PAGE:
We shouldn't have to squint at meaningless stuff like "H - Non-Fast Coloureds" all the time. And why do some machines have save water buttons? If you can save water, save water all the time on your own. And generally be quicker. The weather's getting less predictable so we have less available drying time nowadays.

7. Standardise game controller "invert" options

All it would take is a meeting between Sony, Microsoft and Nintendo. They could all agree on which way is up and which way is down, then give everyone an account that synchronises options across platforms. Then, we'd never have to remember whether we play games with controls set to normal or inverted, nor would we have to wade through options before playing every single game we are tricked into thinking might be fun to own and play.

Failing that, make inversion setting the first thing that happens. Before the opening cut-scene. Before the menu. Before the logos. Maybe even sell "inverted" and "non-inverted" versions of each game. It's that important to our continued mental wellbeing.

8. Batteries 2.0

Battery
More juice needed

There needs to be a "Moore's Law" for batteries. They haven't got better for decades. Radios from the 1970s still run on the same tech we use today. Can't there be nuclear batteries? Graphene batteries? Even a battery that runs on diesel would be better, as at least we could then refill them instead of having to wait for a charge. Yes, we're working them harder than ever before, but battery makers have been resting on their laurels for years. We need... more... power.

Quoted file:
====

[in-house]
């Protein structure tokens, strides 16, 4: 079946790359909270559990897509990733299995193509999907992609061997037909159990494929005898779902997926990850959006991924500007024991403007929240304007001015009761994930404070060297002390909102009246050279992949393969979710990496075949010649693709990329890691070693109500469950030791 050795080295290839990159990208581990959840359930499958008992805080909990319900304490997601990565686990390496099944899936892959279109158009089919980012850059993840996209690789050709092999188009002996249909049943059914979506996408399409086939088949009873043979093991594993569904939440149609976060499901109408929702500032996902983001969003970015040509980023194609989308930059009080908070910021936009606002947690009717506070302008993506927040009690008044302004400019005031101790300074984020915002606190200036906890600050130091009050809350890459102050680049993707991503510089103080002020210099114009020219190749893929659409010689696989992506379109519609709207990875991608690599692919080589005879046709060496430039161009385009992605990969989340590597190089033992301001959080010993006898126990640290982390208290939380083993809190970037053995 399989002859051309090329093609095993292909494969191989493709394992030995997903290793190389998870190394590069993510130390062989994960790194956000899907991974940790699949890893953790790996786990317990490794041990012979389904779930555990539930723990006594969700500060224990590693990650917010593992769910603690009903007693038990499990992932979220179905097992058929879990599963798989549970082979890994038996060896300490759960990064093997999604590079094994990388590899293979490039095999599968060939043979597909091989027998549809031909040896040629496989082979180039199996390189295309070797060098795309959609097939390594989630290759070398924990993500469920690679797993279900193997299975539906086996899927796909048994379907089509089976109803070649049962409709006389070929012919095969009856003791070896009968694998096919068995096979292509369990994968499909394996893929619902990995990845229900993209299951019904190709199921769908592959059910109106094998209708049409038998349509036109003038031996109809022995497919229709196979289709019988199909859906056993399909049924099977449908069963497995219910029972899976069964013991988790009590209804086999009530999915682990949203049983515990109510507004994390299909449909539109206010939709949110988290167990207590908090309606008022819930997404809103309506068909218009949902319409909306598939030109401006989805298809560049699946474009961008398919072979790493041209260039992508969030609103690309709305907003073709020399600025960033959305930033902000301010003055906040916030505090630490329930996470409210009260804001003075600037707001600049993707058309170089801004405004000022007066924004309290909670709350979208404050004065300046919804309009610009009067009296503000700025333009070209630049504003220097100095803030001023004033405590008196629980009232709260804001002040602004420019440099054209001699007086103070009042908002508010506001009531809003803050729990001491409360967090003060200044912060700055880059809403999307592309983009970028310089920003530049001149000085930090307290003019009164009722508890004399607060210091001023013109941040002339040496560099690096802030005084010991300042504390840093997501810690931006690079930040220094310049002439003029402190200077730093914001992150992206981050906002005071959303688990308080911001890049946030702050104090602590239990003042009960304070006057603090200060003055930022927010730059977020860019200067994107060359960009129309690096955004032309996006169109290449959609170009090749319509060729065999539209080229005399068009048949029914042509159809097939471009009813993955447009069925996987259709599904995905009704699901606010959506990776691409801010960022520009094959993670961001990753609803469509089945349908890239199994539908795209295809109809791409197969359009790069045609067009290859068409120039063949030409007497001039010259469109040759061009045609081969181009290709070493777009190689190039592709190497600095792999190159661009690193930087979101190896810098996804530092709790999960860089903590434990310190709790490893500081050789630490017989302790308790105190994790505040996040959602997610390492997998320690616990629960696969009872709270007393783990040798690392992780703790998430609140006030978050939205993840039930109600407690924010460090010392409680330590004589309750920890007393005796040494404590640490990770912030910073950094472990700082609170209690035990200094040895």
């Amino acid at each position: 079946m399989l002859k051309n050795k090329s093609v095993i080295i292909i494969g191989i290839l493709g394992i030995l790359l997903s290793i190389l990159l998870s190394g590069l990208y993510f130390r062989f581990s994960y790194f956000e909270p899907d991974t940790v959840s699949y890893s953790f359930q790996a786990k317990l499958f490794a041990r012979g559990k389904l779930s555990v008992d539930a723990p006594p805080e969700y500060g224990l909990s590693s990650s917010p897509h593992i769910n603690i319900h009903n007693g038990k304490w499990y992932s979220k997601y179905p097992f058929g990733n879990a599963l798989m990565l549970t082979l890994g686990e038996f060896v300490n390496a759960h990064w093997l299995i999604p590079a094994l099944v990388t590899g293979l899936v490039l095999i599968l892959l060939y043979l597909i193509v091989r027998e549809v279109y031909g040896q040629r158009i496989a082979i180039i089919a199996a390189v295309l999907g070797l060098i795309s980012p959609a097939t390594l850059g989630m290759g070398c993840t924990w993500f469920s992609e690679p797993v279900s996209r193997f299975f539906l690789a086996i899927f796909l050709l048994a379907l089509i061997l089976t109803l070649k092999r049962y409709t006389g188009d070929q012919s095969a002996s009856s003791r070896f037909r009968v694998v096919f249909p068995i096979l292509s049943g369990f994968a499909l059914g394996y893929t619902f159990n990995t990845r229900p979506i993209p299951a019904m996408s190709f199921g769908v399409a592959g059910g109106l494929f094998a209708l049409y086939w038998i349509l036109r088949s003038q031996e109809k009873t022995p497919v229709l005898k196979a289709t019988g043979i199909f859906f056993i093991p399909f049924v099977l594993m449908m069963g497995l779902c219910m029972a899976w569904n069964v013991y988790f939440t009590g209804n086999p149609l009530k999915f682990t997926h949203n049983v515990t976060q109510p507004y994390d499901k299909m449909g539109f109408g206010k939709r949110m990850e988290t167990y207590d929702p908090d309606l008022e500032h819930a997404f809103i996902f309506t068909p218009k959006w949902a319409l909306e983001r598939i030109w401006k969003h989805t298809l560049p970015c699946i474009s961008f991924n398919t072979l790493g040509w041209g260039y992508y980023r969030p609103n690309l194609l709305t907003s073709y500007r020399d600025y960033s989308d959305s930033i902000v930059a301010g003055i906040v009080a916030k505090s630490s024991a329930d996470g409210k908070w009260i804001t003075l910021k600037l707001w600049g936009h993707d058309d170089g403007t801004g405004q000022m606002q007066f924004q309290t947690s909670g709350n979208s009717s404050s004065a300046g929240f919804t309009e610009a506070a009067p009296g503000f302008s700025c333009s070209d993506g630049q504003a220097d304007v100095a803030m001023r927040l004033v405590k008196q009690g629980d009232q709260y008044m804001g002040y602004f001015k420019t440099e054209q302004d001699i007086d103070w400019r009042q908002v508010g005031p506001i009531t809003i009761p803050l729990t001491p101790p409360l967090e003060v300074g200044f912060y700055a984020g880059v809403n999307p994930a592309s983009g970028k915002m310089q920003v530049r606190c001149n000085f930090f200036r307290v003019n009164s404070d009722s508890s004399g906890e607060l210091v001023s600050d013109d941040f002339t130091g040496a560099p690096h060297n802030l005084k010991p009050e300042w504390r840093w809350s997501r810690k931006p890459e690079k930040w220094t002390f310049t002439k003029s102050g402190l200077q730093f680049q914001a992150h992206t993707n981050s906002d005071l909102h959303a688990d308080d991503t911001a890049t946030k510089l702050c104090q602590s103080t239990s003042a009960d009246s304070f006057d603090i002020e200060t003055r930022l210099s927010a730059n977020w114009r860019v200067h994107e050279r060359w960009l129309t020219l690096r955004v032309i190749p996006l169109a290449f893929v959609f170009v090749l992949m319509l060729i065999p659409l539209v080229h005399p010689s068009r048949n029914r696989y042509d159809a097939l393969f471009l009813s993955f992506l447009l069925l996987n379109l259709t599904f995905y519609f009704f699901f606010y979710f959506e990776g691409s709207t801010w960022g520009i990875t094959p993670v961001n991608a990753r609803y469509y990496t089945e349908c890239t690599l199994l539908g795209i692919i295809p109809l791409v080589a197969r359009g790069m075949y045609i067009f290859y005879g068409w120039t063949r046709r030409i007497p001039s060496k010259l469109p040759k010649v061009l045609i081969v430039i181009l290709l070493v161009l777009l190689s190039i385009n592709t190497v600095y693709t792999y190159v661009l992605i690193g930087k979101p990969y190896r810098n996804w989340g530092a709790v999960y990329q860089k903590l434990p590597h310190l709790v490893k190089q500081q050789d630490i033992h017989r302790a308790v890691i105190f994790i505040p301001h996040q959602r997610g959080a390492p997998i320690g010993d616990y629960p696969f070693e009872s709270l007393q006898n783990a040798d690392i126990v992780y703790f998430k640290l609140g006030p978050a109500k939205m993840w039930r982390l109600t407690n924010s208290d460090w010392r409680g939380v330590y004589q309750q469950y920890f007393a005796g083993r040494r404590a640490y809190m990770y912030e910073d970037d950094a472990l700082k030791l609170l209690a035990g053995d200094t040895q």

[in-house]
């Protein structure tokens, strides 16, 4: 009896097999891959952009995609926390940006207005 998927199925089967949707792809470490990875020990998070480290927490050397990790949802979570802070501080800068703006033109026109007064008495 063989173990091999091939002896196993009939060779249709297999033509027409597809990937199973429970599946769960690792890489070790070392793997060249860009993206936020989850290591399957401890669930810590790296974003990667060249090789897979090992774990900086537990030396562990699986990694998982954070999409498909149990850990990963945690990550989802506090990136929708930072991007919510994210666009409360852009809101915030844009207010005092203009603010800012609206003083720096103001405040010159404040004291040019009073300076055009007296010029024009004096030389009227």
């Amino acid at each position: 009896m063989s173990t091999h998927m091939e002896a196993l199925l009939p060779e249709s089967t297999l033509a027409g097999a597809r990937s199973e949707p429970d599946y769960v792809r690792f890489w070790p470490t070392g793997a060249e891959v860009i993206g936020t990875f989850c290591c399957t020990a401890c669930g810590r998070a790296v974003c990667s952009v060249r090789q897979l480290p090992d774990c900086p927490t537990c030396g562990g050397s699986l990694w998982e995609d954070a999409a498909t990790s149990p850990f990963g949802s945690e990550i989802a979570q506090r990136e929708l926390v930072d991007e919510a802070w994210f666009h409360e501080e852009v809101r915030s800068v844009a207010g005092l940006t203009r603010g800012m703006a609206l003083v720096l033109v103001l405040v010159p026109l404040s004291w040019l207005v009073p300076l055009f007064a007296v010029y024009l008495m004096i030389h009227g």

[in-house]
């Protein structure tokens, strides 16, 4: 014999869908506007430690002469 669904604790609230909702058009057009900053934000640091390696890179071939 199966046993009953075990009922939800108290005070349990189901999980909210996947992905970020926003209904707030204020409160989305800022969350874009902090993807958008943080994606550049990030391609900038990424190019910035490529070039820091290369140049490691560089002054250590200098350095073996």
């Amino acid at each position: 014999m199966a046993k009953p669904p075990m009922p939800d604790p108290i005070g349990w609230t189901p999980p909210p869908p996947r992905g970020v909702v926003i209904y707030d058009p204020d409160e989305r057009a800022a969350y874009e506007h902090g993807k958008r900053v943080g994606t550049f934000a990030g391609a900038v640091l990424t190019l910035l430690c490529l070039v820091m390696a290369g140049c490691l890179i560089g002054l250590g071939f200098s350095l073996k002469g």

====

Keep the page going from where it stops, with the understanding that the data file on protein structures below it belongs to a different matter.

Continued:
9. Ban auto-playing video on websites

It never used to happen. Then it started happening and everyone went mad about it, so it stopped. But now, now there seems to be a second-wave of desperate monetisation going on out there in internet land, auto-playing videos are starting to appear again. Vine has the right idea in muting the volume when clips auto-play themselves, but it still feels like a special kind of privacy-invasion whenever it happens.

10. Screens that don't rotate when you lie down

Yes, yes, there's a toggle in Android that lets you turn this off and seize manual rotational control like you're docking with the ISS, but phones are more clever than this and it's silly blanket banning your phone from ever going sideways. Phones need to be aware of what's really happening instead of just pretending they have the faintest clue.

If it's dark, early, late, and our faces look rough, or the accelerometer has just felt us flump down on something soft, we're probably in bed or sideways on the sofa trying to focus on the EPG. So be a bit more generous on the angles of lean before you whack it into landscape mode. And if we angrily flip the phone up to get it back to portrait orientation as soon as it rotates, bloody well learn from that and don't do it again four seconds later.

11. Stop asking us if we'd like to use your app

Argos
We just want the internet

If we wanted to install the Daily Mail app, we'd install it. All we've done is follow a link someone posted on Twitter so see what today's fuss is about, so there's really no need to ask if we'd like to install the app before looking at the page. It's yet another intrusive form of advertising, only the sites we're trying to give our custom to are advertising their own tatty apps.

12. No more restarting to update Windows

We've probably already delayed the installation process for days because it's rather annoying, so why the rush to restart the computer to "finish" updates? Let it happen naturally, the next time we turn the computer off or, more likely, the next time there's a power-cut and we have no option but to momentarily step away from our umbilical connections to the internet. Or make it so it just happens without any reboots. That's what Steve Jobs would've demanded.